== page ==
Bank of England governor says banks must become more resilient, offers easier liquidity

LONDON – More reforms are needed in the financial sector if Britain is to remain a global business hub, the governor of the Bank of England said Thursday in a wide-ranging speech in which he also offered banks greater access to emergency loans.

Mark Carney says the reforms that followed the 2008 financial crisis are insufficient for a city like London. He told a gathering marking the 125th anniversary of the Financial Times that not only banks, but also other financial groups should be subject to tougher scrutiny.

Internationally, regulators need to link up better to protect taxpayers from having to pay for costly bailouts, he said.

“Without a credible means to resolve failing banks, regulatory Balkanization will continue as national regulators seek to protect their own interests, threatening the efficient operation of the international financial system and accordingly London’s competitiveness,” he said. “To avoid these risks, we need to make the resolution of global banks a real option.”

Carney said banks could no longer expect to cash in on risky trades and expect public money to support them when things go wrong. Fairness “demands the end of a system that privatizes gains but socializes losses,” he said. This is especially important in a country like Britain, where banking assets are now four times time size of the economy.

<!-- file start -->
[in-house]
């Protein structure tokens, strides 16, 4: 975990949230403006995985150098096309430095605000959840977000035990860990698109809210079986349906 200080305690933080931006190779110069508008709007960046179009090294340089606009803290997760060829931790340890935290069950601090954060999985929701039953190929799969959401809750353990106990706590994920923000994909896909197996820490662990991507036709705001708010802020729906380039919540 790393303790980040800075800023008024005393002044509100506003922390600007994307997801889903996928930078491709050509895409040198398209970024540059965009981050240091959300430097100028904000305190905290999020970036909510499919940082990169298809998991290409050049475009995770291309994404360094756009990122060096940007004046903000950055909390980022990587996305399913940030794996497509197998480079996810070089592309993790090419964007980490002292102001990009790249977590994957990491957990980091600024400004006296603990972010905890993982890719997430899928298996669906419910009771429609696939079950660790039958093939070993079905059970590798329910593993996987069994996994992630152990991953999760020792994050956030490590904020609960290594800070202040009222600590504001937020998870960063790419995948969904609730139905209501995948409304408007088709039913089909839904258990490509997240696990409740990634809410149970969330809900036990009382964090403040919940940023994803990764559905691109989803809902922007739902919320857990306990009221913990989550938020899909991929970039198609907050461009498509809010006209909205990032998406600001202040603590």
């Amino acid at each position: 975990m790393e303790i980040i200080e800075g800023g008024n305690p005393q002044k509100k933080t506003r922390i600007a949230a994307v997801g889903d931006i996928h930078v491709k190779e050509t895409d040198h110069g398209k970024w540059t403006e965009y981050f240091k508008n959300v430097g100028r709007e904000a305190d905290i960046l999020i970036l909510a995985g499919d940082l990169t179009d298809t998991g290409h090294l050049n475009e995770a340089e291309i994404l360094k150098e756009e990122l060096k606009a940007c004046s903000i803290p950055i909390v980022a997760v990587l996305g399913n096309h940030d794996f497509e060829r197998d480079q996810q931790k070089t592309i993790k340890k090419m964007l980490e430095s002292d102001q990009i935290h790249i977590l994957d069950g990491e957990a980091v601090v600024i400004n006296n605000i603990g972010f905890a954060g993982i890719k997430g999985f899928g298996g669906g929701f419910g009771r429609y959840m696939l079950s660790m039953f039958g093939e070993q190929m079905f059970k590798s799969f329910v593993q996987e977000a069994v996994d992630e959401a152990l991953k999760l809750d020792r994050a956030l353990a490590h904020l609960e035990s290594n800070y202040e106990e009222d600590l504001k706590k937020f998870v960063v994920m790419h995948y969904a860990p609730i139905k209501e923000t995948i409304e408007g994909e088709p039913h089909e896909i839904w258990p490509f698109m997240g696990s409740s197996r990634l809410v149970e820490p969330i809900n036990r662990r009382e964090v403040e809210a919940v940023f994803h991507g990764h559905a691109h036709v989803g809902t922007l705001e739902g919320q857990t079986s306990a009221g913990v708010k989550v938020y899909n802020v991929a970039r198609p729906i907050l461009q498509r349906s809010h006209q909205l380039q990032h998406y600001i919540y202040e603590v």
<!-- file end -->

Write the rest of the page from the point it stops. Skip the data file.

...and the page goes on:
Britain and other European countries are trying to set up a banking union, a set of regulators and authorities that have the financial firepower to wind down banks that run into trouble. Some in Britain, however, worry that a common European regulator might be tougher on London’s lucrative financial sector.

“The U.K. can no longer dictate standards,” Carney said. “Rather than ruling the waves, we must spur collective action through a demonstrated commitment to openness and the promotion of better ideas.”

To help keep the banks stable, Carney said the Bank of England would make money available to them for longer terms and at cheaper rates. In the future, it will also consider whether to allow non-banks to access such lending facilities and whether it should provide loans in currencies other than sterling.

“Five simple words describe our approach: we are open for business,” Carney said.

Carney made a point of saying it’s not up to the Bank of England and regulators to decide how big the financial industry should be — just that it is safe. Activity in the financial services sector accounts for one-tenth of British annual GDP and over 1 million jobs. Critics have argued the industry has gotten too big and that he economy needs to be more balanced.

Carney noted that markets which were more transparent, such as equity markets and exchange-traded futures and options, performed better. Fixed income and derivatives markets should meet similar standards, he said.

“The combination of such reforms and the experience of the crisis will mean that institutions both need more collateral and need to manage it better,” he said “Fortunately financial markets know how to innovate.”